Home Introduction Persons Geogr. Sources Events Mijn blog(Nederlands)
Religion Subjects Images Queries Links Contact Do not fly Iberia
This is a non-commercial site. Any revenues from Google ads are used to improve the site.

Custom Search
Quote of the day: The more common report is that Remus con
Notes
Do not display Latin text
Annals by Tacitus
Translated by Alfred John Church and William Jackson Brodribb
Book II Chapter 14: War with the Germans. An assembly.[AD 16]
Next chapter
Return to index
Previous chapter
The same night brought with it a cheering dream to Germanicus. He saw himself engaged in sacrifice, and his robe being sprinkled with the sacred blood; another more beautiful was given him by the hands of his grandmother Augusta. Encouraged by the omen and finding the auspices favourable, he called an assembly, and explained the precautions which wisdom suggested as suitable for the impending battle. "It is not," he said, " plains only which are good for the fighting of Roman soldiers, but woods and forest passes if science be used. For the huge shields and unwieldly lances of the barbarians cannot, amid trunks of trees and brushwood that springs from the ground, be so well managed as our javelins and swords and closefitting armour. Shower your blows thickly; strike at the face with your swords' points. The German has neither cuirass nor helmet; even his shield is not strengthened with leather or steel, but is of osiers woven together or of thin and painted board. If their first line is armed with spears, the rest have only weapons hardened by fire or very short. Again, though their frames are terrible to the eye and formidable in a brief onset, they have no capacity of enduring wounds; without, any shame at the disgrace, without any regard to their leaders, they quit the field and flee; they quail under disaster, just as in success they forget alike divine and human laws. If in your weariness of land and sea you desire an end of service, this battle prepares the way to it. The Elbe is now nearer than the Rhine, and there is no war beyond, provided only you enable me, keeping close as I do to my father's [Note 1] and my uncle's [Note 2] footsteps, to stand a conqueror on the same spot."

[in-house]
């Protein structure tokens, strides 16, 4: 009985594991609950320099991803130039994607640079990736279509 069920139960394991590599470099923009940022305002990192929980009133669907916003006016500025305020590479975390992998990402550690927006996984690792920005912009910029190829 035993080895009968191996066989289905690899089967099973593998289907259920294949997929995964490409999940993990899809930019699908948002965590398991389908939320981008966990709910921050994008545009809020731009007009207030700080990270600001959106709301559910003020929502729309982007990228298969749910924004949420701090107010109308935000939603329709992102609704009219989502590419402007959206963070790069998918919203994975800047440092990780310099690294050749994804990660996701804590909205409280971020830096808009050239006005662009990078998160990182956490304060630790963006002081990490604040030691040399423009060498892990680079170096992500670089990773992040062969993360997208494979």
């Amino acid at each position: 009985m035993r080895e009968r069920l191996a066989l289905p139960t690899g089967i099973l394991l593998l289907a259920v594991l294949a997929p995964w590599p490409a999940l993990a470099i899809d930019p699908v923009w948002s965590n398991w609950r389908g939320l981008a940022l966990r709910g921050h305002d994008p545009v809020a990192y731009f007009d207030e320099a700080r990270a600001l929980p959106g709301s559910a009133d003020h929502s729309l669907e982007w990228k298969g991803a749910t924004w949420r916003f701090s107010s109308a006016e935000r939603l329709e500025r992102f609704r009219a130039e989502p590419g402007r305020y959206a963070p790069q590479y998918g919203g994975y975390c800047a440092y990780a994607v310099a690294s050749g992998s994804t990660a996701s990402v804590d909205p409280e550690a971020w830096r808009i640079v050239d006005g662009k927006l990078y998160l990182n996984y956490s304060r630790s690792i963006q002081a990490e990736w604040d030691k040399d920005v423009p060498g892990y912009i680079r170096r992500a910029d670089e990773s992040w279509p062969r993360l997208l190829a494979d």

Note 1: father = Drusus
Note 2: uncle = Tiberius

Event: War with the Germans

Nox eadem laetam Germanico quietem tulit, viditque se operatum et sanguine sacri respersa praetexta pulchriorem aliam manibus aviae Augustae accepisse. auctus omine, addicentibus auspiciis, vocat contionem et quae sapientia provisa aptaque inminenti pugnae disserit. non campos modo militi Romano ad proelium bonos, sed si ratio adsit, silvas et saltus; nec enim inmensa barbarorum scuta, enormis hastas inter truncos arborum et enata humo virgulta perinde haberi quam pila et gladios et haerentia corpori tegmina. denserent ictus, ora mucronibus quaererent: non loricam Germano, non galeam, ne scuta quidem ferro nervove firmata, sed viminum textus vel tenuis et fucatas colore tabulas; primam utcumque aciem hastatam, ceteris praeusta aut brevia tela. iam corpus ut visu torvom et ad brevem impetum validum, sic nulla vulnerum patientia: sine pudore flagitii, sine cura ducum abire, fugere, pavidos adversis, inter secunda non divini, non humani iuris memores. si taedio viarum ac maris finem cupiant, hac acie parari: propiorem iam Albim quam Rhenum neque bellum ultra, modo se patris patruique vestigia prementem isdem in terris victorem